Her simplicity of detail. Her ability to pay attention without drawing attention to the fact she is doing so. Her bearing inside her personal space, which lends conviction to operating in a way of life her character would be long accustomed to. I list no more. You can find her virtues for yourself as you watch what is, in fact, an ensemble piece.

In aid of which I have to stop here, lest I go on to praise and thus give away the unfolding and nature of this generous and unpredictable story, the aptness of the writing, the understanding of the direction by Campbell Scott, and the enchantment of New Mexico.

Find it. See it. Enjoy the dickens out of it. Let me know how you liked it.

 

Death Race

24 Jun

Death Race. Directed by Paul W.S. Anderson. Action. An innocent prisoner is forced by the warden to run a mortal auto race. 111 minutes. Color 2008

* * * * *

Joan Allen absorbs one’s fascination as imperviously as a sponge. There she stands, and she makes no effort to entertain, beguile, or dominate. Her choice as the prison warden is that as such she has all the power in the room, so she need not force anything; her word is already law. She does not have to throw her weight around. She produces for world-wide television an automotive death race on the prison grounds. All she cares to achieve are celestial ratings, and this she does by killing her drivers in races which she controls by switches. She is lethal and she is unstoppable, and these qualities are never acted by the actress but always acted upon. This is not the sort of film I usually watch; I rented it because she was in it. Watch her technique, as she confines her purpose simply to convincing Jason Statham to assume the role of the next race winner. He is excellent in the part, as are Natalie Martinez as the navigator in the car, Ian McShane as the mechanic, and Tyrese Gibson as the murderous opponent. But watch how Allen operates. In convincing Statham she holds all the aces. Therefore she can play her cards lightly, seriously, without smirking. She does not bargain or threaten or get noisy. But she does have to convince, and watch the importance and care she invests that with, to make sure Statham stays in the card game. It is a flawless performance, made so by the actress’ never overstating the character’s power, and thus increasing its peril a thousandfold. A master actress at work. Rejoice.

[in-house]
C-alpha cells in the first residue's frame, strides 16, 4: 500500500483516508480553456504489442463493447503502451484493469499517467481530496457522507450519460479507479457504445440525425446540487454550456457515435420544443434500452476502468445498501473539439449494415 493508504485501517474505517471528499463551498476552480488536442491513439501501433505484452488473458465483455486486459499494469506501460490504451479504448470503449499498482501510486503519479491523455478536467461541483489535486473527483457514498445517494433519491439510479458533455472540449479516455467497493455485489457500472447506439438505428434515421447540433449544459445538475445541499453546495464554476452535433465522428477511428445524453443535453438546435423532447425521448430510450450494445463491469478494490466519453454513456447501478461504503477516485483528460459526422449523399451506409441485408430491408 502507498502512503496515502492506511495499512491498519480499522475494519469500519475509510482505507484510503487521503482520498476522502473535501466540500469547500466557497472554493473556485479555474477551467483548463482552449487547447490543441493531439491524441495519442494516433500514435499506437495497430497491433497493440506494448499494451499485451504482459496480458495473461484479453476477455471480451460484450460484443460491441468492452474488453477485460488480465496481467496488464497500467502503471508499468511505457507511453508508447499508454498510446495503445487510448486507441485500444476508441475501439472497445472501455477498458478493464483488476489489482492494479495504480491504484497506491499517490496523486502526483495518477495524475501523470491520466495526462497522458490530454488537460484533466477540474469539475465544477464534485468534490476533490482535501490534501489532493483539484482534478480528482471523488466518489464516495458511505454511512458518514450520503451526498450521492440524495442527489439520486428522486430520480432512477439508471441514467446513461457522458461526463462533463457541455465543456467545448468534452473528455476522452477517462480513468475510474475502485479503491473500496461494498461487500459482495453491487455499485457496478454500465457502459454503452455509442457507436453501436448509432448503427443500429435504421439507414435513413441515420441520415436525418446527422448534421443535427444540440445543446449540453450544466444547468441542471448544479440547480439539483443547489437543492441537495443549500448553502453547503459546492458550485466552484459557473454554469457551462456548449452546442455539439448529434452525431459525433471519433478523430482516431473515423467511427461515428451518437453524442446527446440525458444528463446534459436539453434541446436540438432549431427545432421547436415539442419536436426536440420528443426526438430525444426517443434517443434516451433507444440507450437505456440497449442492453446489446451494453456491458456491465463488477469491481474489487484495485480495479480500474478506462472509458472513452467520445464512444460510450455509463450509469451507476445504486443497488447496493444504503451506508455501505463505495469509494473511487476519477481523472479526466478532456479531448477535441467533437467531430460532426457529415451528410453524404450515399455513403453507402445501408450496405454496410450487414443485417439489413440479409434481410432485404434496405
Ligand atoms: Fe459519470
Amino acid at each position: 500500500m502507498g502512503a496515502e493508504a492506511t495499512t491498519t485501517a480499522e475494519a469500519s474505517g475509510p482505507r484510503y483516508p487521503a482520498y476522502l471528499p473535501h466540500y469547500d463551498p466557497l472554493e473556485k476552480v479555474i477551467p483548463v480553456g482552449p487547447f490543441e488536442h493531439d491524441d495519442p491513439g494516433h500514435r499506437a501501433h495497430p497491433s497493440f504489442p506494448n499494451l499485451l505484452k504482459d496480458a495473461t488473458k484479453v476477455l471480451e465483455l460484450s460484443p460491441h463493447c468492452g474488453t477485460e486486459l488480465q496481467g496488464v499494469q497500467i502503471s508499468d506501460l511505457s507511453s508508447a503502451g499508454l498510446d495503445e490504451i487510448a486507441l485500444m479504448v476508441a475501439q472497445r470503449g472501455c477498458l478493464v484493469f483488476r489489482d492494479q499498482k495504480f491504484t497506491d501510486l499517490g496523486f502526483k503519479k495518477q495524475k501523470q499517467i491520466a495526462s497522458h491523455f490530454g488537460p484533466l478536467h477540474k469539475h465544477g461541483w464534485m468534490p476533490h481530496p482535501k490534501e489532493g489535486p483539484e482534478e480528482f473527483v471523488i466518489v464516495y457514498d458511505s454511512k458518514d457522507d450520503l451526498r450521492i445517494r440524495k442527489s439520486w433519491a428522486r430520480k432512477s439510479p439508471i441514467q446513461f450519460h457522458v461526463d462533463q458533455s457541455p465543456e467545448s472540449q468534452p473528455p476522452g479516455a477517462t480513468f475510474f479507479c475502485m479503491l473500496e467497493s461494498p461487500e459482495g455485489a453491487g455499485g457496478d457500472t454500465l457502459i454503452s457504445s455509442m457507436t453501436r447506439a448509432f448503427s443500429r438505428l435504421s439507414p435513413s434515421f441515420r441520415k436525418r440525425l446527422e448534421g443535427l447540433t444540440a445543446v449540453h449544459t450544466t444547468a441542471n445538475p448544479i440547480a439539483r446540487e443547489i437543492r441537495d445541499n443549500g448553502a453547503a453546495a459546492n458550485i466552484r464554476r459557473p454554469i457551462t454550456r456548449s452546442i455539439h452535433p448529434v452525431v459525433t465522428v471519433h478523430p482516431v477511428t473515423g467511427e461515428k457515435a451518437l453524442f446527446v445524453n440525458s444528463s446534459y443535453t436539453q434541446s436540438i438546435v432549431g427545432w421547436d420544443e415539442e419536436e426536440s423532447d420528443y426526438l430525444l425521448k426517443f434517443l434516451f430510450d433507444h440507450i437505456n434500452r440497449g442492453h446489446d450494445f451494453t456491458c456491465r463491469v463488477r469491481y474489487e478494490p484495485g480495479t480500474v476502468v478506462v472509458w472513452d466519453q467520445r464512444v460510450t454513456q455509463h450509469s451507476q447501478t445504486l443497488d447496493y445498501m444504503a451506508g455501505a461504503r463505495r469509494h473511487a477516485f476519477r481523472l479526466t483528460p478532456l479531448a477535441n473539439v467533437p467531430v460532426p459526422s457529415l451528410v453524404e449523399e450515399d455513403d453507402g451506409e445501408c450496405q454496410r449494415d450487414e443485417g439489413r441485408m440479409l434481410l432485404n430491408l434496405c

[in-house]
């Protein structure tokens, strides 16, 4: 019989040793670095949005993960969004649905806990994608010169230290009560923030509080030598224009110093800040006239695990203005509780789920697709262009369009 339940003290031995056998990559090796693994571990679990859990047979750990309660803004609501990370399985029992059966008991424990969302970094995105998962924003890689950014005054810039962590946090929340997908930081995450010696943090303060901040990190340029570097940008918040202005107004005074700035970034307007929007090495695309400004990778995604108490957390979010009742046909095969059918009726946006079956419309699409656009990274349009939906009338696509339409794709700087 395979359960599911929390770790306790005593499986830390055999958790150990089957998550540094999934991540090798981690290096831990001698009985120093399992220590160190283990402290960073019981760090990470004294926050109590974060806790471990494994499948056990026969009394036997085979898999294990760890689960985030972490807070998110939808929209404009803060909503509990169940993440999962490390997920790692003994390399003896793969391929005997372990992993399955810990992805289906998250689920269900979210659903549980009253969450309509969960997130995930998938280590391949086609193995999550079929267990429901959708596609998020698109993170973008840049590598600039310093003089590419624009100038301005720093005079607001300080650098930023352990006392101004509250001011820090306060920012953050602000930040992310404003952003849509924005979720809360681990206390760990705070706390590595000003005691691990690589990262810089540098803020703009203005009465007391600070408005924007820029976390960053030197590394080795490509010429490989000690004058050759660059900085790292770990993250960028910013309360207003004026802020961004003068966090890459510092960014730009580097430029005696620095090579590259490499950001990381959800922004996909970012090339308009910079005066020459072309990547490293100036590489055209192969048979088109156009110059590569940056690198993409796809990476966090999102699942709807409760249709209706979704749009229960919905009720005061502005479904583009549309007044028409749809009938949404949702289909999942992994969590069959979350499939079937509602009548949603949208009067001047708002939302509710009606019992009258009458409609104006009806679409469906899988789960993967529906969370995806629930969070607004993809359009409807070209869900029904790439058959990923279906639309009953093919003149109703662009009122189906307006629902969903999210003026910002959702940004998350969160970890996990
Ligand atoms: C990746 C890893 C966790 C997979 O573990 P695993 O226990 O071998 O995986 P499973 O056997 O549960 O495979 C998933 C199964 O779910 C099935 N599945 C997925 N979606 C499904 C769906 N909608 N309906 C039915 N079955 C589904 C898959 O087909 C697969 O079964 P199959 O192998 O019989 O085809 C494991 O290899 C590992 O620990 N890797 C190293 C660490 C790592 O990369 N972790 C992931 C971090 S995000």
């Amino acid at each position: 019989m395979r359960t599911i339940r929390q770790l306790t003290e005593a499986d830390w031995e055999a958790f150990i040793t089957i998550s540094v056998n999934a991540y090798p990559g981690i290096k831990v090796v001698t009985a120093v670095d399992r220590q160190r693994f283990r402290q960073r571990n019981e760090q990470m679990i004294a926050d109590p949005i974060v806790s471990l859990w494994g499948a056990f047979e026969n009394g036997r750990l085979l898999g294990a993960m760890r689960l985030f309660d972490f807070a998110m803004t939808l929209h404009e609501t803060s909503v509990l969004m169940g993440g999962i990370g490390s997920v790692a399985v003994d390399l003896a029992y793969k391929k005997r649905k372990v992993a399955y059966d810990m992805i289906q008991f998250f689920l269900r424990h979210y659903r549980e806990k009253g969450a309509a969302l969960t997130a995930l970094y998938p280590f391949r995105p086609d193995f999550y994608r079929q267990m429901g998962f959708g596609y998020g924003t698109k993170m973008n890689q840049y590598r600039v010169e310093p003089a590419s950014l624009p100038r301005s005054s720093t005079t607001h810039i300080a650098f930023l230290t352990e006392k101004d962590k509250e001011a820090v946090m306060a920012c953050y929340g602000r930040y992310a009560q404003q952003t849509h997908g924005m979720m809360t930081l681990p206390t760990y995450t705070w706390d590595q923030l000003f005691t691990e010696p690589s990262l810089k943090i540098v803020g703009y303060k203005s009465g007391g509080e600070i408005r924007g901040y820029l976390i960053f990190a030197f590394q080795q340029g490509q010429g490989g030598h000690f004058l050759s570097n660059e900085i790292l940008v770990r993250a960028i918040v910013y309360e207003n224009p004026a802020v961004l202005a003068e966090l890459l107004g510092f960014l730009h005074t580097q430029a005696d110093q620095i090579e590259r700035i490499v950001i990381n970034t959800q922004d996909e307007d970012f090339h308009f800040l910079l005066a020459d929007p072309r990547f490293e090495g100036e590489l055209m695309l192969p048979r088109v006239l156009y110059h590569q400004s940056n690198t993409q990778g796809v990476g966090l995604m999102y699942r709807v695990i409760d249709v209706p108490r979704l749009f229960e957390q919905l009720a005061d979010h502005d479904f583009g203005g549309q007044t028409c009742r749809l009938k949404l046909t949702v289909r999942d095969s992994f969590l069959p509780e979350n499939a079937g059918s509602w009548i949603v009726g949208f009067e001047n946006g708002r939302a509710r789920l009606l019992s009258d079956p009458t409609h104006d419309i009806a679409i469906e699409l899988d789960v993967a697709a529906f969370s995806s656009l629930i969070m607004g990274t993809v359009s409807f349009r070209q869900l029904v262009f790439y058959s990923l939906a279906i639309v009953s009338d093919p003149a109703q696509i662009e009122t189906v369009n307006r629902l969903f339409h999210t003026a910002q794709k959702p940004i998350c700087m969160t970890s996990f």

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Mad Love

28 Mar

Mad Love –– directed by Antonia Bird –– a young man falls for a nutcase –– 96 minutes 1995.

**

You cannot pick the lice of this picture fast enough to outrace their replacements. The script is the first louse in that it depicts what no human would do or get away with doing under the circumstances. The second louse is that the script gives us no characters, only premises conterfeiting characters: the girl is mad and the boy falls madly in love with her: this does not constitute character. For the third louse, we have lines no human would say. For the fourth, we have direction aimed to slant us to forgiving what is unforgivable and to find dear what is reprhensible. We also have a director who allows the principal actors to fake it. Which brings us to the fifth and sixth louse, neither of whom have enough substance as humans to hold our interest. Chris O’Donnell is not a bad actor at all, but he stands with Christian Bale and Matthew McConaughey as unwatchable because the corners of his mouth naturally turn up in a constant smug self-satisfied smile. It’s not his fault, but I can’t bear to look at him. Finally, we come to the sixth louse, Drew Barrymore who gives a performance which she will live to be ashamed of if she lives to be as old as her grand-aunt, whose jaw line and chin she inherited, along with the high bridge of the Barrymore nose, and the family toleration for hackwork. Her performance here is infested with cheap choices, for she loads every scene she plays with a pitch for our sympathy. She was 20 when this was done, and her behavior is cute beyond recognition. Her miscalculation is to play innocence and pain, which, of course, must come across as self-pity, whereas she would have been smarter to play out-and-out fury, which would have produced sympathy. This brings us to the un-lice, Joan Allen as the mother. She has but one tiny acting scene, in a school psychologist’s office, with her husband, well-played by Robert Nadir. Allen gives him a look in which an entire family history is lodged. But this is but a great actress, calm and untouched amid a plague of lice.